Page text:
If you read the Moon part 2 of this series then you will know we have been here before. Observation is the key. The questions we looked at for the full moons are relevant here – but I must point out, for the actual seasons, the weather and the Earth itself are the primary concern and animals and harvest times are somewhat secondary. It all matters of course, but climate, weather patterns are what the seasons are – animal behaviour and plant changes are causes of the change in seasons, or indicators of upcoming changes.
So climate and weather to find your seasons. Animals and plants to help predict and take advantage of the seasons – not every year is the same, so if you suddenly see an animal acting contrary to its normal behaviour at a certain time of year, you may be able to see its behaviour is indicative of a season starting early and you can make preparations for that.
- Rainfall. Not just when it rains most often, but what type of rain it is – light, heavy, sun-showers?
- Flooding, how full the rivers, lakes, ponds etc are. How fast rivers flow.
- Thunder and lightning storms. Dry ones and wet ones, when are they most frequent? Are the dry storms more likely in June, but wet thunder storms more likely in October? Or other months.
- Wind. Strength, frequency, cold or hot, direction.
- Tornadoes, hurricanes etc.
- Leaves, changing colour, falling off, growing back etc.
- Cold and hot, warm or cool.
- Frost, what time does the frost happen? morning, evening, other?
- Snow, of course. And snow melt.
- Mist and fog.
- Clouds. Clouds by themselves may not seem to determine season, but if you want to look at light and dark, then heavy grey dark clouds all the time would point to a “dark season”.
- Dry weather, cracked ground, dying grass, empty rivers, lakes and ponds.
- Plants, when do more plants grow when? When do more plants look barren? When do more flowers bloom?
- Birds, when do birds migrate, mate, nest, eggs hatch etc.
- Animals, when do animals hibernate, hide, disappear, mate, give birth, scavenge for human food etc? When do he certain insects appear more often? Remember not all animals are one, so amphibians and insects will often have a different mating season than mammals will. Some animals are more likely to be seen in the cold or wet instead of the dry and heat.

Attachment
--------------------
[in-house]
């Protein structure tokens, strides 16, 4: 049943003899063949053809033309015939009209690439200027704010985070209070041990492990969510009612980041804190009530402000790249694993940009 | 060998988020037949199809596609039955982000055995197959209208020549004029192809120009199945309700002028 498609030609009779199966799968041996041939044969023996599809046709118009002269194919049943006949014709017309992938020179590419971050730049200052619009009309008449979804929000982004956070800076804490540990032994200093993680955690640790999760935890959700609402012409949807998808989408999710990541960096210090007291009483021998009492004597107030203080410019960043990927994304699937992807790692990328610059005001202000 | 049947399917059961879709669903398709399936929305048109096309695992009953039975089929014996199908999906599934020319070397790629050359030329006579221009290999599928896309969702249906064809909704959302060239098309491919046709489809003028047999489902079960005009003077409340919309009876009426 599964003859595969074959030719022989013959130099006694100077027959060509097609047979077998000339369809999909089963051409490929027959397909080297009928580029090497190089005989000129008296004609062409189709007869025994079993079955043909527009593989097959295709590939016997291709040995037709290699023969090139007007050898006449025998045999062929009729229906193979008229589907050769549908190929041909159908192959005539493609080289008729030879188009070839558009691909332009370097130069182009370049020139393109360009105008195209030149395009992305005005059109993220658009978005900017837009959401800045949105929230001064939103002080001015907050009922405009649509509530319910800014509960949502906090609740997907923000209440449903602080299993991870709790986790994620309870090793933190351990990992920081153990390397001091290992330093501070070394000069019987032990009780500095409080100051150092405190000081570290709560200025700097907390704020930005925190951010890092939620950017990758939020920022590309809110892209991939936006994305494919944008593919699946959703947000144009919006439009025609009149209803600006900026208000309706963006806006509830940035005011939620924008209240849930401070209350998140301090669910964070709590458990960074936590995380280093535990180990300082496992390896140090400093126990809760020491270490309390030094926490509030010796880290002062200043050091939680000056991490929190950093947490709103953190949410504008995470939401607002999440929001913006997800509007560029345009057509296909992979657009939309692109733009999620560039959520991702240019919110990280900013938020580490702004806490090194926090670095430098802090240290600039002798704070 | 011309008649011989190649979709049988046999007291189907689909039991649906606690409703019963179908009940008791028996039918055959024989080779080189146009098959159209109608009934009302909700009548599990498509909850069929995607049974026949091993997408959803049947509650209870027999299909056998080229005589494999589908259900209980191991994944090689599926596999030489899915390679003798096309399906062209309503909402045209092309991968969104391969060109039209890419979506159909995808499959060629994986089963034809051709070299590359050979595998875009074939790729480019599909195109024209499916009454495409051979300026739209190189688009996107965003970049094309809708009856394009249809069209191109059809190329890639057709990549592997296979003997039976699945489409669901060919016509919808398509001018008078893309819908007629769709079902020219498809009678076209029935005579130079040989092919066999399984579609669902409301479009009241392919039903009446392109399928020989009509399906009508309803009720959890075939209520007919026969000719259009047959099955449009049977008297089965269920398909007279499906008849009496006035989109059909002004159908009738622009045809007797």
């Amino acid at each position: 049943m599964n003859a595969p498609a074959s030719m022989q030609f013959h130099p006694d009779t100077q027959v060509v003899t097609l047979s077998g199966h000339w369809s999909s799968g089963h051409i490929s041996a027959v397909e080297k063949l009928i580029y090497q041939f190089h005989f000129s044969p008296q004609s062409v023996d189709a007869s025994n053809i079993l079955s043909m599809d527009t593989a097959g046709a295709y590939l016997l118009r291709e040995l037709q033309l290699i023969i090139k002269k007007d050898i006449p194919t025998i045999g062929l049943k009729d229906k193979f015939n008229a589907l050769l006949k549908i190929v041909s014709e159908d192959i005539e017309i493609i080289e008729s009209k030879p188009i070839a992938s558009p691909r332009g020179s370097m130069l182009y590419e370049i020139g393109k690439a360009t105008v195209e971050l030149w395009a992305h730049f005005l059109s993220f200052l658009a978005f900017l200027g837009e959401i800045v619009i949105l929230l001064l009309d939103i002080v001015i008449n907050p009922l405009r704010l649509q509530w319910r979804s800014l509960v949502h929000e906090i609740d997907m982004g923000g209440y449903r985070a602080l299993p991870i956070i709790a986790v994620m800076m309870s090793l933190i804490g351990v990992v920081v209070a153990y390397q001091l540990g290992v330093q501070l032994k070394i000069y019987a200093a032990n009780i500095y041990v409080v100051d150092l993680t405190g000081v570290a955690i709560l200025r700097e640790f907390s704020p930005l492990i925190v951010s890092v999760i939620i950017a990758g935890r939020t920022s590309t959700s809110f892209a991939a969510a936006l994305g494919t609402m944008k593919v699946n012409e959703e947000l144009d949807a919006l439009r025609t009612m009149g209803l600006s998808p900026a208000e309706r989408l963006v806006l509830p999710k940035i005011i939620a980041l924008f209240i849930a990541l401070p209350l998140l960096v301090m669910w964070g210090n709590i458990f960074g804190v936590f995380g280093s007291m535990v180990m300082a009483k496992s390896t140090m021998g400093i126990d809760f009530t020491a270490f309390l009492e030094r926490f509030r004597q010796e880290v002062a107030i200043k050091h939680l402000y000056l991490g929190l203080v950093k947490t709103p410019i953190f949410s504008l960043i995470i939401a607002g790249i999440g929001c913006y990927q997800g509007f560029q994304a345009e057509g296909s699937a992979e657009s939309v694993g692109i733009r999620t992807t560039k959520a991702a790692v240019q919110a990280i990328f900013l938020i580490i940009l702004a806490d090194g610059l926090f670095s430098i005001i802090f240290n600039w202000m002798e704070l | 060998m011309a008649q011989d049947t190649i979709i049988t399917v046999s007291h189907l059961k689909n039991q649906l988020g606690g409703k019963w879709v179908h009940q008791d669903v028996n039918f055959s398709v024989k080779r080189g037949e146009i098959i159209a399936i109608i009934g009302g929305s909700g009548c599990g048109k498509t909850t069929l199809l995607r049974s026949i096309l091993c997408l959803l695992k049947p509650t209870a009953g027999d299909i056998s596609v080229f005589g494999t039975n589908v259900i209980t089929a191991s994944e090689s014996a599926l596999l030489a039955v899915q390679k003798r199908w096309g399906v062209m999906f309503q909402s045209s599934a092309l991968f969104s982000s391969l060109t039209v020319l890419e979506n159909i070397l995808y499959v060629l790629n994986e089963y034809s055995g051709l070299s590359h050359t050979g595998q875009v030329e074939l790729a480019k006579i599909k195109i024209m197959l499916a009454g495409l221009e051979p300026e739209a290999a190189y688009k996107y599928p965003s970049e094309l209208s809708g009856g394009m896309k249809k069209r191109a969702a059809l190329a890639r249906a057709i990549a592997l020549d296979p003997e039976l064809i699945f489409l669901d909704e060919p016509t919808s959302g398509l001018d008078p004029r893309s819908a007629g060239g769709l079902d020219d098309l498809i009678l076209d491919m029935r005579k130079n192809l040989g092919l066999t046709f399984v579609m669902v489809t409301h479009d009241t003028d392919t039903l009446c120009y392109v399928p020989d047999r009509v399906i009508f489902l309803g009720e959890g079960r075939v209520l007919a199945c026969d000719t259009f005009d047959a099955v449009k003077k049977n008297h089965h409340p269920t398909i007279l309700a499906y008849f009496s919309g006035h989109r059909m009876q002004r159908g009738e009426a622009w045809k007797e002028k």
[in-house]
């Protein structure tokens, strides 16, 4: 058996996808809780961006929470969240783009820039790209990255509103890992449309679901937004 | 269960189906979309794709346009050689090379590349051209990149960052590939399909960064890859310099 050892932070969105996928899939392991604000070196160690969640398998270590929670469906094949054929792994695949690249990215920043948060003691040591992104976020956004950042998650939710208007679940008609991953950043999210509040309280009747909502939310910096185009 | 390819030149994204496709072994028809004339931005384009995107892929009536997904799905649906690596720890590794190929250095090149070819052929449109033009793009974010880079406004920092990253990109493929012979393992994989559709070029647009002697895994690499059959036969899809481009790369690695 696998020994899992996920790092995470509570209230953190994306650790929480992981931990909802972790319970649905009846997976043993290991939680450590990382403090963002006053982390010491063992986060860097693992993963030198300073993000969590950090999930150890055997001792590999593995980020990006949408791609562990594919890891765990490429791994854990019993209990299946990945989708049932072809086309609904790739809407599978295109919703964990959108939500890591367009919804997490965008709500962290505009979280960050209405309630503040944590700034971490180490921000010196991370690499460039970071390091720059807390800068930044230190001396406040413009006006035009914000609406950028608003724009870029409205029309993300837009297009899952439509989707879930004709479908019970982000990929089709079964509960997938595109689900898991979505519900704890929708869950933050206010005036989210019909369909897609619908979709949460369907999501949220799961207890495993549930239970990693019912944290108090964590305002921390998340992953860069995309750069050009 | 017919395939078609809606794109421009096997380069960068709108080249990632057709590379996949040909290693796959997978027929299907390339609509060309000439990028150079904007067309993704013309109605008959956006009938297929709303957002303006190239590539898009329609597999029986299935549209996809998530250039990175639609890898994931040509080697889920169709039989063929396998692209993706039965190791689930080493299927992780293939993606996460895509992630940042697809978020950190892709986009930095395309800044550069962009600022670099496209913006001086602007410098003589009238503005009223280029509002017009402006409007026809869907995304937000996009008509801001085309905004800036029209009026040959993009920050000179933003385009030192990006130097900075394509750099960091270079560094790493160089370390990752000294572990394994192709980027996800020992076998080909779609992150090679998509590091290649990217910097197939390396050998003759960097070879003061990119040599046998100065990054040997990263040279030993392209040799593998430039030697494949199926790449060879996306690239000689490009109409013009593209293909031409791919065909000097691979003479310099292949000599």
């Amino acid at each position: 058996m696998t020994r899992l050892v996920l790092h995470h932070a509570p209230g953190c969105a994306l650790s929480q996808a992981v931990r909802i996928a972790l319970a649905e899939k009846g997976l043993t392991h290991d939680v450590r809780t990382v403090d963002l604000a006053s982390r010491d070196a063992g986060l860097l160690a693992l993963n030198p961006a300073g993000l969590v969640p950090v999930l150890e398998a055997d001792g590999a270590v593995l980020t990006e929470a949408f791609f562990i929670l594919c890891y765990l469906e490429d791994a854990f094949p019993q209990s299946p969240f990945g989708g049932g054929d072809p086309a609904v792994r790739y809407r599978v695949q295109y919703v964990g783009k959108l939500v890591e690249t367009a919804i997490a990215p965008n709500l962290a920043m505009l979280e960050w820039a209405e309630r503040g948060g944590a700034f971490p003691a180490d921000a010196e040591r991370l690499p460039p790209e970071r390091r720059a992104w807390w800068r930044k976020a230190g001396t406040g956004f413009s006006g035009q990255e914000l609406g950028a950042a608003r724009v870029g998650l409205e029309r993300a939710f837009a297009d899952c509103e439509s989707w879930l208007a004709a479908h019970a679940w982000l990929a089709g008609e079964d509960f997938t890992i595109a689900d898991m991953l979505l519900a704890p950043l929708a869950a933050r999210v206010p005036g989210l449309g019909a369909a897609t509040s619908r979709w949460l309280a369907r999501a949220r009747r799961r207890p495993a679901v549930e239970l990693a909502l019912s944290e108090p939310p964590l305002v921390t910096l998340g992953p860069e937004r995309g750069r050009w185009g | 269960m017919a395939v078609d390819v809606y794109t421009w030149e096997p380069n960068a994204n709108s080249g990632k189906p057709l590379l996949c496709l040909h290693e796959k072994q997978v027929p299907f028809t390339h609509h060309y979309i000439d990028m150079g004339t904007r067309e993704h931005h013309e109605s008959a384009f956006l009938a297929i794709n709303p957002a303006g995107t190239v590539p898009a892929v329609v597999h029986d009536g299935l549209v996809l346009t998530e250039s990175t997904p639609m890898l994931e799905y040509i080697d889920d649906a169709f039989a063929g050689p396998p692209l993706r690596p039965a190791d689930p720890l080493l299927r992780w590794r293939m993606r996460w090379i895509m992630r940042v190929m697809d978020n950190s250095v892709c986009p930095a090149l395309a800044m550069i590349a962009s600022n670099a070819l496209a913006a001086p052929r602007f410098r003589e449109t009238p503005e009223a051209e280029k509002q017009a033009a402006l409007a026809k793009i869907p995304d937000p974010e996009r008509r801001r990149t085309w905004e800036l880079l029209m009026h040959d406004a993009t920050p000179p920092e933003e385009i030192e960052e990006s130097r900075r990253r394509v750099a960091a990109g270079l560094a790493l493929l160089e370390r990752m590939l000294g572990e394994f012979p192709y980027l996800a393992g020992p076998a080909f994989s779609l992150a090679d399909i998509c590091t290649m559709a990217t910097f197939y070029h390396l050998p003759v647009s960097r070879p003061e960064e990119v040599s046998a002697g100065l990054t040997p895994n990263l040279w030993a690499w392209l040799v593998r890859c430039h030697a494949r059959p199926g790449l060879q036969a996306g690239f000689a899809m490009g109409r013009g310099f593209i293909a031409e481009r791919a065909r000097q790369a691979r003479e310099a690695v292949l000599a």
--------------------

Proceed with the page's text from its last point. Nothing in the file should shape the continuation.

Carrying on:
It is important to remember that the seasons do not, generally, have only one determining factor, but are made up of several things – and sometimes single things will repeat. So it is that you may have a season that is full of heavy rain, dark clouds, wet thunder storms and cold days. But you may also have a season that has even more frequent rain, but it is a light rain, usually sun-showers. You may have another season with frequent thunder storms, but very little rain. You may have a season of frequent wet thunder storms, but by morning it is so hot the mud dries and cracks.
That is three seasons that include rain, two seasons that include storms, at least two with sunny and maybe warm weather, and maybe two with heavy clouds. That’s just four seasons, so similar yet so different.
Why is it Better than the Common Seasons?
And now we reach the big question, why does it matter? Is it really better than the usual four seasons? Well, firstly, it is always a good idea to connect with your local area, just because – but also if you are an earthy sort of Pagan, then it’s very important to connect to your area. But also – if you have another look at the Gariwerd calendar you may notice one or two interesting things that are completely relevant and important to Pagans. Our winter is June through to the end of August, September begins spring. Yet, the Gariwerd calendar shows us that birds begin to nest in July and August, which is winter! This is relevant because it means that this period of time could be good for anyone wanting to do any fertility work.
In the end it is entirely up to you, what you want and what you can do. Not everyone has time to do all the work required of observing, recording observations, researching their areas history and lore and other areas as well, and then figuring it all out. And it does take years to do, not every year is the same. As I pointed out in the Moon part 2, 2015 in my area had the most unusual spring – not just according to spring, but the months themselves. August was regularly warm and sunny, and that is usually one of our coldest months! And of course, the fact we do have climate change problems at the moment also will not help you much.
This is a big project, it is up to you if you think it will be worth the effort. But if you do decide it is worth looking into, I think you will find your practice changed for the better.
Sources and Further Reading
Summer Woods: By Scott Wylie from UK [CC BY 2.0 (http://creativecommons.org/licenses/by/2.0)], via Wikimedia Commons.
Golden Summer Australia: Arthur Streeton [Public domain or Public domain], via Wikimedia Commons
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